Congress certified President-elect Joe Biden and Vice President-elect Kamala Harris’ victory early on Thursday, the end of a long day and night marked by chaos and violence in Washington, in which extremists emboldened by President Trump sought to thwart the peaceful transfer of power that has been a hallmark of modern American history by staging a violent insurrection inside the US Capitol.
“To those who wreaked havoc in our Capitol today, you did not win,” Vice President Mike Pence said, once lawmakers reconvened after many spent hours in lockdown. “Violence never wins. Freedom wins, and this is still the people’s house.”
Biden and Harris finished with 306 electoral votes, while Trump and Pence had 232. It takes 270 electoral votes to win the presidency, according to NPR.
In a statement released just after the certification was finalized, Trump at long last acknowledged his election loss. He said that even though he disagrees with the outcome, “there will be an orderly transition on January 20th.”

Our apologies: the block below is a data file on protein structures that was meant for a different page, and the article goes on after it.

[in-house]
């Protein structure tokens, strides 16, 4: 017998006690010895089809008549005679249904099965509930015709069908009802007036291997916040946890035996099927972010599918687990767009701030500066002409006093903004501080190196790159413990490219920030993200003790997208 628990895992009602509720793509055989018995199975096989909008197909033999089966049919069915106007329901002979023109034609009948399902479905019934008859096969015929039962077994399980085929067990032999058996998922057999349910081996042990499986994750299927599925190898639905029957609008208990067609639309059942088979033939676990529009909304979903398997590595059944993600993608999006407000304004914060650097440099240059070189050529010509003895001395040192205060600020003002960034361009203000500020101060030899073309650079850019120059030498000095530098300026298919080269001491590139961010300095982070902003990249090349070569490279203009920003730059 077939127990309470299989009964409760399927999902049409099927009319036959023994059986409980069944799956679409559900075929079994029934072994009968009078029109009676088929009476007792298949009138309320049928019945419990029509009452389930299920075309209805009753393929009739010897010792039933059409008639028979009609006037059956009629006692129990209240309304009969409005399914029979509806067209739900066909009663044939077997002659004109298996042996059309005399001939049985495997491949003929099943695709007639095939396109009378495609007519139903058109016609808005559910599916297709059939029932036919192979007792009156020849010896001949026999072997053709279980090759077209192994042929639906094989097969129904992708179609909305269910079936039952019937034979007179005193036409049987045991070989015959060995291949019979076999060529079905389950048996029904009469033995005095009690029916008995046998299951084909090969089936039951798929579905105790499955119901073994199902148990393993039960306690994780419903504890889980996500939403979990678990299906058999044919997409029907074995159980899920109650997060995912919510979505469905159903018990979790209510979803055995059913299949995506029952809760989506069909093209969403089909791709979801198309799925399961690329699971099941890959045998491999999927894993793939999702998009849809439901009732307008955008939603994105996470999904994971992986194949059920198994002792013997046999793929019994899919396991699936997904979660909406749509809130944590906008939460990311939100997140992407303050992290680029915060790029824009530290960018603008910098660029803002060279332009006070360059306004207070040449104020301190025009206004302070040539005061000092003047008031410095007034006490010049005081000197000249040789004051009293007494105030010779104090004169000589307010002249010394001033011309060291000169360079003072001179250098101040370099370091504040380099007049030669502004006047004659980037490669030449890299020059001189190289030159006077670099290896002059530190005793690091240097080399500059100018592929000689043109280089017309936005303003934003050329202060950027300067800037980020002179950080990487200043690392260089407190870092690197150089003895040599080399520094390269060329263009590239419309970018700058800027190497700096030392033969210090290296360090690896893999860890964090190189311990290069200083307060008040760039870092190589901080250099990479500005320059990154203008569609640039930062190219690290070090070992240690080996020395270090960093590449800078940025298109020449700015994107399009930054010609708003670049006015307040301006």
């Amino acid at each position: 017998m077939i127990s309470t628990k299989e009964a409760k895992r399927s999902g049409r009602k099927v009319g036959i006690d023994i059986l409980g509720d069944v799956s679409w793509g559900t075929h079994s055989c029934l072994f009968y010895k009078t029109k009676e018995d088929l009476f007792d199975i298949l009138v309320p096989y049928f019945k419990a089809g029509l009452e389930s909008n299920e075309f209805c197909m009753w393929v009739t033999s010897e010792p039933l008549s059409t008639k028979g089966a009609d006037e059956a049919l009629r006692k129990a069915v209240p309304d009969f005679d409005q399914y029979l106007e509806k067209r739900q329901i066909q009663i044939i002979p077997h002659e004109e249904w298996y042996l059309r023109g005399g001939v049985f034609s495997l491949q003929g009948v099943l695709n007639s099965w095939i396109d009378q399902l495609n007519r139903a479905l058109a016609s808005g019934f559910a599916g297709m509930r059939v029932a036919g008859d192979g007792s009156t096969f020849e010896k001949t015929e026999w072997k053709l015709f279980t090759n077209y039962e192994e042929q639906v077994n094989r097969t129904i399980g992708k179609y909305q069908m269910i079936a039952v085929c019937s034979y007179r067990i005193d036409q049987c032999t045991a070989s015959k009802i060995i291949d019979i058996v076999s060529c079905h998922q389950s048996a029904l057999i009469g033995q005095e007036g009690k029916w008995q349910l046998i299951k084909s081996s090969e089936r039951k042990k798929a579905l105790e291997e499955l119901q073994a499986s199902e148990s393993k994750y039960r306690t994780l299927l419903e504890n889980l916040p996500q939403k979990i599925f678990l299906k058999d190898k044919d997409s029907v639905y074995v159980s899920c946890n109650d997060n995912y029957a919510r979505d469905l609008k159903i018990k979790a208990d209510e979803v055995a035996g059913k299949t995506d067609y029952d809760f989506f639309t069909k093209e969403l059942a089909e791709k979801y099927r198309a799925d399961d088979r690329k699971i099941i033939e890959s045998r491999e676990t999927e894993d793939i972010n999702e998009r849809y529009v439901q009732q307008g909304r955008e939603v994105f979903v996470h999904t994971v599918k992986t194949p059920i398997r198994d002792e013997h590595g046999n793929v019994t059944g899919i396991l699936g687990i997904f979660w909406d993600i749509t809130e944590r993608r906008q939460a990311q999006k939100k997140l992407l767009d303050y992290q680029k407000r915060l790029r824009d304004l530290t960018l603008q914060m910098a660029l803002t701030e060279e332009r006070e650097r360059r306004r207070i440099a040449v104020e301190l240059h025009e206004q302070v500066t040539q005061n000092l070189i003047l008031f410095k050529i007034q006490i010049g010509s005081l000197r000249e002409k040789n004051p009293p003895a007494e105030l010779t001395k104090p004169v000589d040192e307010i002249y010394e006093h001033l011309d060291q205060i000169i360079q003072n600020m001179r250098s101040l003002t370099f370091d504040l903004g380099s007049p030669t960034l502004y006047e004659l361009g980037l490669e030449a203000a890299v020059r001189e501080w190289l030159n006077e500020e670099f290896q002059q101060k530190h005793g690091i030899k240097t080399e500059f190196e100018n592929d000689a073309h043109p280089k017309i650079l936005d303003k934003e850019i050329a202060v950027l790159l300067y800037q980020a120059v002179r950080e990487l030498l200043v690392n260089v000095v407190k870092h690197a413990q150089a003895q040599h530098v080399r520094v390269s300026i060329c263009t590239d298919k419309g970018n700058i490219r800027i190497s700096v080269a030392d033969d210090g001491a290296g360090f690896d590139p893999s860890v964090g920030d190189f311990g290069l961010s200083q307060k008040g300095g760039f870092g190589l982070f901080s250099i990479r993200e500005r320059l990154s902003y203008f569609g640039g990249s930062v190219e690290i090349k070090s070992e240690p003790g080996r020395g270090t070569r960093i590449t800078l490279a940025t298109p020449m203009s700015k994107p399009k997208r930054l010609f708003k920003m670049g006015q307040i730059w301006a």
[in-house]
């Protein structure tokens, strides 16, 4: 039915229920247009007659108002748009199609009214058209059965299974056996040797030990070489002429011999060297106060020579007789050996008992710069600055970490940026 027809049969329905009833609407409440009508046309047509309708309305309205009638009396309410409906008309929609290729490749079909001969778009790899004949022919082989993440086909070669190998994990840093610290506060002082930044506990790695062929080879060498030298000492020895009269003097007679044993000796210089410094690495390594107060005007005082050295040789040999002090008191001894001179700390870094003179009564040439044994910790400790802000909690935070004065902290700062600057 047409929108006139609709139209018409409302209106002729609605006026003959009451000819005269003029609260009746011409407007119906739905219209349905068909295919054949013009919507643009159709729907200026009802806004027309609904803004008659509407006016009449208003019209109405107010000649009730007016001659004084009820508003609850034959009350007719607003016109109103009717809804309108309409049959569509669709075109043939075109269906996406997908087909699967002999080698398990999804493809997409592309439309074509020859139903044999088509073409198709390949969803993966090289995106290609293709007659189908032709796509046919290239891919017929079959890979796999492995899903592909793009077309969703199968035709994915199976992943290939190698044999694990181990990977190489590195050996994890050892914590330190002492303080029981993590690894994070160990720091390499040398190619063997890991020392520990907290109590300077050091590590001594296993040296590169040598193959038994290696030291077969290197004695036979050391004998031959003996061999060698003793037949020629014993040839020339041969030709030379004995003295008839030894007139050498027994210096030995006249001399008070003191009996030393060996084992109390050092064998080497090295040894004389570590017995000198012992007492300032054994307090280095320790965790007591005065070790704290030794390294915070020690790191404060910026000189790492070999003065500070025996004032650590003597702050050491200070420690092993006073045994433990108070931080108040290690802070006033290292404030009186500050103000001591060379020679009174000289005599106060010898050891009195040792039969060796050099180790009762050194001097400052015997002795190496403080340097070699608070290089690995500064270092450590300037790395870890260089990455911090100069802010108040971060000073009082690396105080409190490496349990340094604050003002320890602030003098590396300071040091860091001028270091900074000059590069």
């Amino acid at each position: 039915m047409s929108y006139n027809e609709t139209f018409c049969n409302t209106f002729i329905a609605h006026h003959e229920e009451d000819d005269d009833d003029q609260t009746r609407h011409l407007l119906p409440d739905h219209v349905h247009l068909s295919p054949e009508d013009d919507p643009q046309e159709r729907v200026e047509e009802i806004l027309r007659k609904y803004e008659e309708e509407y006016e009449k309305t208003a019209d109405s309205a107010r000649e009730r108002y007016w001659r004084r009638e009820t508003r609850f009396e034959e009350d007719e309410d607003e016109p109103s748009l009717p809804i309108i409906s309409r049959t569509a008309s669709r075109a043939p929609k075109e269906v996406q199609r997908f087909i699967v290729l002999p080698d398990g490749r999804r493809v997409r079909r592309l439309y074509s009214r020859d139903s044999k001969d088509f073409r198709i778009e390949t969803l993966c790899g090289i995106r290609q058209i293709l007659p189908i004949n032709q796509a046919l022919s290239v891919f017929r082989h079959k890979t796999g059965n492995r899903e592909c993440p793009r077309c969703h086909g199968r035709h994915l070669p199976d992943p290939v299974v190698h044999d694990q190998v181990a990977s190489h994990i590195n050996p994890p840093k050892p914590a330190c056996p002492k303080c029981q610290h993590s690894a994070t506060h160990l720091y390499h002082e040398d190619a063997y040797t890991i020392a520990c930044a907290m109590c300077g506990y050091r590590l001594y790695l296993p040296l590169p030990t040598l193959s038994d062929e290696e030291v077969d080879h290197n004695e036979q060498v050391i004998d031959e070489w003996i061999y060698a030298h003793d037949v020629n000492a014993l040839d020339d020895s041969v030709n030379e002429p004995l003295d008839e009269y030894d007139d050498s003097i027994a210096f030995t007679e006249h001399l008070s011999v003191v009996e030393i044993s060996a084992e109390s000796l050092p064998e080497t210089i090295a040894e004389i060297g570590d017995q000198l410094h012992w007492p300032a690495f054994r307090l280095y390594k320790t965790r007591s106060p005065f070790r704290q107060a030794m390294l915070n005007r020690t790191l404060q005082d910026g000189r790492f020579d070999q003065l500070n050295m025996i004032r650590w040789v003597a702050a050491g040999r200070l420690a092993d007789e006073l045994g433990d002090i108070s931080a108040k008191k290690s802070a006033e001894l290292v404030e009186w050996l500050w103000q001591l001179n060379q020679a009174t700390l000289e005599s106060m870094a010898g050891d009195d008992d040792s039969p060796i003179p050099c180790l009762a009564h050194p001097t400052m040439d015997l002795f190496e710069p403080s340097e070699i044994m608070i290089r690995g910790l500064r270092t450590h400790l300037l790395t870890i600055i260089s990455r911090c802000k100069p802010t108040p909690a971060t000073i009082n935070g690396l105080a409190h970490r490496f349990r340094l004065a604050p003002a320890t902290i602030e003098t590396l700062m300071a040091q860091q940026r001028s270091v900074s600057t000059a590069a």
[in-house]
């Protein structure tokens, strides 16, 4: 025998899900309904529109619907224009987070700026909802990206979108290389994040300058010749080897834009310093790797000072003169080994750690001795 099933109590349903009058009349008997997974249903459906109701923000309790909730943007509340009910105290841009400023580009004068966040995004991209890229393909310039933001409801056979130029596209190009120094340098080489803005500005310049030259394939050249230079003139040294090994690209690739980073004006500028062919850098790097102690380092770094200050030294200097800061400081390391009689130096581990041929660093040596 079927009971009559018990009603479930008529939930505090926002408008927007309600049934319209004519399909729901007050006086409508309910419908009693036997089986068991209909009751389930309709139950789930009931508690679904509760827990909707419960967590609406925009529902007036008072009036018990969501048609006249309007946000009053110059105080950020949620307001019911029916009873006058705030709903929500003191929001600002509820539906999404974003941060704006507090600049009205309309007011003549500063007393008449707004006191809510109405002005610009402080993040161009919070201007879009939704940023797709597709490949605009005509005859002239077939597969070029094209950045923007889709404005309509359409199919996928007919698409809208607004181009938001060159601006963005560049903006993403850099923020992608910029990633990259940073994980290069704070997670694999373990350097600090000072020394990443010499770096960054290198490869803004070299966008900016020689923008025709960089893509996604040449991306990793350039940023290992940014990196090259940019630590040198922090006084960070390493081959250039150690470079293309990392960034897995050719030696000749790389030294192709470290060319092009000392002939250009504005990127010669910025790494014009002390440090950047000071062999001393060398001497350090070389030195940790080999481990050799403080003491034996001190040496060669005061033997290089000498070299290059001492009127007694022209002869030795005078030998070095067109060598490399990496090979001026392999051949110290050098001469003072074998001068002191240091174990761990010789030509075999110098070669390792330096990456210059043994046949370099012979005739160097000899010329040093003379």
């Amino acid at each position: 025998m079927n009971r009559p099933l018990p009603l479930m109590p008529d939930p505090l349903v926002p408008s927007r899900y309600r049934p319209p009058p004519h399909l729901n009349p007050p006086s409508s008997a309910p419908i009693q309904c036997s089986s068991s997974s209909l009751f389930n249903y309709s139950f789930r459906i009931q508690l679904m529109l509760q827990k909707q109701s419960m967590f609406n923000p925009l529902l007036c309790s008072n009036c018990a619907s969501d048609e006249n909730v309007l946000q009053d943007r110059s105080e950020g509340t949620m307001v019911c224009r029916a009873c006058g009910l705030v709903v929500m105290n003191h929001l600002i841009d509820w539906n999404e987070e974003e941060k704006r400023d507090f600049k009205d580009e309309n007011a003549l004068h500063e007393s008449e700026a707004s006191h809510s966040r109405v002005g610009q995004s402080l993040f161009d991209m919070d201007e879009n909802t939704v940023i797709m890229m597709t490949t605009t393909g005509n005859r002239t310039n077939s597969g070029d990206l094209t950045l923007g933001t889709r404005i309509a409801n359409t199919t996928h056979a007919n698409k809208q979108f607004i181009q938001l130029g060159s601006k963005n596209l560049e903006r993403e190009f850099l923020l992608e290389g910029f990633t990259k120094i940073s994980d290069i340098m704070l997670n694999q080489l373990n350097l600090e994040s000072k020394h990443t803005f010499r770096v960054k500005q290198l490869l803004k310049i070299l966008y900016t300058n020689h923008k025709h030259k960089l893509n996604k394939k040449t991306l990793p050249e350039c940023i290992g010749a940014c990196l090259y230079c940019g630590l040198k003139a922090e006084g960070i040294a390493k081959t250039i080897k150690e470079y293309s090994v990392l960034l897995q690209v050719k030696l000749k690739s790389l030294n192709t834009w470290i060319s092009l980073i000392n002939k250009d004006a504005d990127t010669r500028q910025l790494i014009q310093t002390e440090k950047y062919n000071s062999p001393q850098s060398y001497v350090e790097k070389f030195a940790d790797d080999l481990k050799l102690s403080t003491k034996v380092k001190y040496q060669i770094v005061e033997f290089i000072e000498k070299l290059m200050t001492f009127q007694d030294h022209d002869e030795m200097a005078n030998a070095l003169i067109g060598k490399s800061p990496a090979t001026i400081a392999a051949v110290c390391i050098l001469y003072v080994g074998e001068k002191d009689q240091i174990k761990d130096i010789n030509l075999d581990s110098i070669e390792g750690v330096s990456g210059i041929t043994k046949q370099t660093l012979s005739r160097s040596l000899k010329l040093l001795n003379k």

“I have always said we would continue our … fight to ensure that only legal votes were counted. While this represents the end of the greatest first term in presidential history, it’s only the beginning of our fight to Make America Great Again!”
Dozens of Republican House lawmakers, along with some Republican senators supportive of President Trump, had planned to object Wednesday to the electoral votes of as many as six states that backed Biden.
But late Wednesday night, some Senate Republicans withdrew their objections. Each objection requires the backing of a member of both the House and the Senate to be considered. Sens. Steve Daines of Montana, Mike Braun of Indiana and Kelly Loeffler of Georgia all said that they would stand down.
“I cannot now, in good conscience, object to the certification of these electors,” Loeffler said Wednesday, drawing applause from some of her colleagues. Loeffler was one of two Republicans who lost their races on Tuesday, giving Democrats control of the U.S. Senate.